- The Soviet Union was allied with Hitler at the outbreak of WW2 and actually helped the Nazis conquer Poland in 1939. Hitler’s initial plan for Europe was to first conquer Western Europe before initiating an attack on the Soviet Union. But, by mid-1941, the Germans, after being flummoxed by the British, betrayed their erstwhile allies and invaded the Soviet Union in Operation Barbarossa. The Soviets and modern-day Russians brag about doing most of the “killing work,” even though they suffered devastating losses and, thanks to shoddy logistics and poor leadership, were days away from defeat were it not for Lend-Lease from the U.S. and UK. By 1945 they had gradually managed to wear down the German army on the Eastern Front and drove into Berlin, ending the war in Europe.
WW2 would have been much more challenging for the Allies to win had any of these nations stayed neutral. And two of the three had every intention of doing just that, were it not for attacks on their territory!
See related: Things That Will SHOCK You about Germany
The Man in the High Castle: The Book vs the TV Show
Philip K. Dick’s The Man in the High Castle is a work of alternate history fiction. Published in 1962, the novel presents a hypothetical reality in which the Axis powers, namely Nazi Germany and Imperial Japan, emerged victorious over the United States of America and its Allied forces during World War II.
In this particular reality, the assassination of Franklin D. Roosevelt in 1933 proved to be a pivotal event that hindered the United States from fully recovering from the Great Depression. Consequently, the nation refrained from joining World War II in opposition to the Axis powers of Nazi Germany, Imperial Japan, and Fascist Italy.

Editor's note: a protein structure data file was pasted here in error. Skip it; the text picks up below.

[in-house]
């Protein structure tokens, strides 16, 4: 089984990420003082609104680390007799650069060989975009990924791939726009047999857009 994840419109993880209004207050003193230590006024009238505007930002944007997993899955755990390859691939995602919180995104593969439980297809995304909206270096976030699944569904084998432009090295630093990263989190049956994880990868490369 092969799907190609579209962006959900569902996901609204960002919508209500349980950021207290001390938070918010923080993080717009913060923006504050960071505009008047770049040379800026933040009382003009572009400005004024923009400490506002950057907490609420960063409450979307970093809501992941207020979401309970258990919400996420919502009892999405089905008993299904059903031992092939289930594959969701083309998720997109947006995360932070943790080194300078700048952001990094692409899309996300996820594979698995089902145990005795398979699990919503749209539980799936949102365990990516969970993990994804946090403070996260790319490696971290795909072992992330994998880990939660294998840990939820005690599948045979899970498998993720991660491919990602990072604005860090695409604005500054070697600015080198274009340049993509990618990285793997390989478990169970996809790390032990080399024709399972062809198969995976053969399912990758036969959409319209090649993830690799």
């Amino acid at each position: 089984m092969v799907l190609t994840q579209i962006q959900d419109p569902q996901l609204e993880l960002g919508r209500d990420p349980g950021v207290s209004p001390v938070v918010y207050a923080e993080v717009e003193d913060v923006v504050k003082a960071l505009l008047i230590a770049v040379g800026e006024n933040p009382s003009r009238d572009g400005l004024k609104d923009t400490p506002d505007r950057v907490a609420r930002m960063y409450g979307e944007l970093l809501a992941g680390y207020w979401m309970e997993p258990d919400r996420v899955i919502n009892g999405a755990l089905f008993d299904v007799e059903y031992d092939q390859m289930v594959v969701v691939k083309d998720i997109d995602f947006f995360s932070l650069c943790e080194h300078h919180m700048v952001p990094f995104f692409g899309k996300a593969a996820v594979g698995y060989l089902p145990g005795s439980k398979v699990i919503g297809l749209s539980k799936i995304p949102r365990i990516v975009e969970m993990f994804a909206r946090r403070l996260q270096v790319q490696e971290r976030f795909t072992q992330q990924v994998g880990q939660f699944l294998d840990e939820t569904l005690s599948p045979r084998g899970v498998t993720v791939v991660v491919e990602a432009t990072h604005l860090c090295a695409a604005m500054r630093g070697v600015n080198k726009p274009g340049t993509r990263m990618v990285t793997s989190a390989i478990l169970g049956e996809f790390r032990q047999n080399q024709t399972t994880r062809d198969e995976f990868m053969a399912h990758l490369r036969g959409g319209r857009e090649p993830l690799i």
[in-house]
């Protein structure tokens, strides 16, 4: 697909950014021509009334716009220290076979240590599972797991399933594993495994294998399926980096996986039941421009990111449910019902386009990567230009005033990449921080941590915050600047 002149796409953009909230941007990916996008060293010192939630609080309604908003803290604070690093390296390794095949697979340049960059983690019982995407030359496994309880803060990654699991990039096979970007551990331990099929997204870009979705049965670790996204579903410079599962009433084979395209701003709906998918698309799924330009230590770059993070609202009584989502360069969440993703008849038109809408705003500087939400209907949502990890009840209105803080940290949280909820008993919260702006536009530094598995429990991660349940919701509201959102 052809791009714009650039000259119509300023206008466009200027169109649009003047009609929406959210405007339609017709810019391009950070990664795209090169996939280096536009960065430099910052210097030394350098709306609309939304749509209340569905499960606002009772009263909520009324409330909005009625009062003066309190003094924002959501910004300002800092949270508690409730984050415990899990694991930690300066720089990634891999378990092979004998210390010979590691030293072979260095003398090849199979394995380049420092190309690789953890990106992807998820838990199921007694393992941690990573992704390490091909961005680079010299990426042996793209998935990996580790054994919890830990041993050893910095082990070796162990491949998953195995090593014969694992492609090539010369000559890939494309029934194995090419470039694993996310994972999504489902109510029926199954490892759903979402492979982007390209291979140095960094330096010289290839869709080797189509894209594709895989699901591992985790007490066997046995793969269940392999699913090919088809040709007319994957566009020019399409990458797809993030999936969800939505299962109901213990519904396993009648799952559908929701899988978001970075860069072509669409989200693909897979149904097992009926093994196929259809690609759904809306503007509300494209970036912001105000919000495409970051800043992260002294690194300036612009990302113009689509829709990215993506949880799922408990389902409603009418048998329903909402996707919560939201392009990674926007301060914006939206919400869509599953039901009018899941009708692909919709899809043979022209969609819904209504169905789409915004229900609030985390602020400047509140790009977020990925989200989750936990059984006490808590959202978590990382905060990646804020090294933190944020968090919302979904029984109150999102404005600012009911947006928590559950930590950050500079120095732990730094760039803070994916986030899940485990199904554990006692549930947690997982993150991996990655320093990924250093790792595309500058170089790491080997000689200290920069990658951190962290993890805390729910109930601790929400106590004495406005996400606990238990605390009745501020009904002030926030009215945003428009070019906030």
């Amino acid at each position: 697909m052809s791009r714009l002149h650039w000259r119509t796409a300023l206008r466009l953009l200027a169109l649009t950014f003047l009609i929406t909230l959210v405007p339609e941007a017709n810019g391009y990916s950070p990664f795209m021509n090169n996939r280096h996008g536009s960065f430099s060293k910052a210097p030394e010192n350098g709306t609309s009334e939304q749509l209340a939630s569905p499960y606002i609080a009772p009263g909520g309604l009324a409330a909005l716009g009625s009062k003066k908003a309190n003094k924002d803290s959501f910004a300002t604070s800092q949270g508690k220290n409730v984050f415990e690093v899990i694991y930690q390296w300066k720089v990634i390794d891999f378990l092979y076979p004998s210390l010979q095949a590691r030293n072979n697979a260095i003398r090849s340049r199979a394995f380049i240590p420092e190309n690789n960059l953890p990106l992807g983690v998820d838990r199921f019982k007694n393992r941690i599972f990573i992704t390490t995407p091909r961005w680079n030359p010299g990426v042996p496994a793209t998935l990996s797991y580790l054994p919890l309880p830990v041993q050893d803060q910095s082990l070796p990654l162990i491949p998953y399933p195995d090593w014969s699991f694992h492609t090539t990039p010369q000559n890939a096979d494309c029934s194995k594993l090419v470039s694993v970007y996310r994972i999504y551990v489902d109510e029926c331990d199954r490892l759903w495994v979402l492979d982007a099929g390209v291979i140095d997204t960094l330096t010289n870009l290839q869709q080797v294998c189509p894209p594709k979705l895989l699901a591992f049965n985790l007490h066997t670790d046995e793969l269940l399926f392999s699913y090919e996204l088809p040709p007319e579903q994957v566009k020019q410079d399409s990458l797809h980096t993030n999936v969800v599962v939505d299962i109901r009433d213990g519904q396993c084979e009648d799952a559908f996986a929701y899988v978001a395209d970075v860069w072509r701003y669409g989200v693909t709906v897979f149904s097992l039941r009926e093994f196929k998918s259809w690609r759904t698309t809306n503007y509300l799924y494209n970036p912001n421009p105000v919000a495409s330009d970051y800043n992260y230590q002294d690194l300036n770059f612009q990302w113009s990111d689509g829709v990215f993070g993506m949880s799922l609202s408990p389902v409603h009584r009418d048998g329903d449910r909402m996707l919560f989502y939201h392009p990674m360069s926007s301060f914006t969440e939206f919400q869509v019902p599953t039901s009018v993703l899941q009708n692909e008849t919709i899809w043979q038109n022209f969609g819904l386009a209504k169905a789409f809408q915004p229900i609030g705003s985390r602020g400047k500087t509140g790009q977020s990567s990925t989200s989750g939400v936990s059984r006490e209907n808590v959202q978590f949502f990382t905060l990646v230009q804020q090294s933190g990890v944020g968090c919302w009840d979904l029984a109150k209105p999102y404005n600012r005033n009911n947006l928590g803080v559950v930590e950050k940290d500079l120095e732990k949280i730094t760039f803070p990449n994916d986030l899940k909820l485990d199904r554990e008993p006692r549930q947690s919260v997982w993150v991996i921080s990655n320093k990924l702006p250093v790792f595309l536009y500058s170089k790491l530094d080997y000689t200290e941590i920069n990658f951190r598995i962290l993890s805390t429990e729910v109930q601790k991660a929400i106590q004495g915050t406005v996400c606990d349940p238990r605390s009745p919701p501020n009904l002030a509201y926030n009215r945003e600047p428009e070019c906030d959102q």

The narrative centers around a handful of key individuals in varying circumstances. The narrative unfolds within a society where Japanese individuals are held in the highest esteem among Americans. Philip K. Dick’s portrayal of the cultural milieu in TMITHC is marked by striking intensity.
To write the book, Philip K. Dick himself relied on the I Ching, resulting in a narrative that possesses an impromptu and unstructured quality. TMITHC was honored with the Science Fiction Hugo Award for best novel in 1962. This exceptional work by Philip K. Dick incorporates numerous classic themes and writing techniques while offering a different reading experience.
The TV Show
Philip K. Dick’s novel “The Man in the High Castle” and its subsequent television adaptation have captured viewers’ attention with their intriguing alternate history premise and intellectually stimulating plot. Although the book and the show share a fundamental basis, they exhibit significant discrepancies in multiple respects.
The Amazon Studios-produced television series builds upon the foundation established in the book, delving into a more intricate and extensive storyline. Although the fundamental concept remains unchanged, the show adopts a more serialized and expansive approach to the narrative, incorporating additional layers of complexity.
The book and the TV show diverge significantly in their visual portrayal of the world. The book offers detailed descriptions of the new, fascist United States under Axis control.
The book and the TV show address similar themes, such as totalitarianism, resistance, identity, and the nature of reality. But, the TV version delves more profoundly into these themes by scrutinizing the intricacies of loyalty, morality, and the outcomes of one’s actions. The extended scope of the TV series enables a thorough analysis of social and political concerns, drawing correlations to the present-day world.
Does “The Man In The High Castle” Provide Any Insight?
Let’s jump to The Man in the High Castle’s “What if Germany won WW2” timeline, where Franklin Delano Roosevelt was successfully assassinated by Italian-American anarchist Giuseppe Zangara in 1933, shortly after being elected president.
Without FDR’s policies and fireside chats, America’s recovery from the Great Depression would have been glacial. And the U.S. withdrew from the global stage, becoming more isolationist, angering the Japanese further as Japan relied on the U.S. for trade in oil and rubber.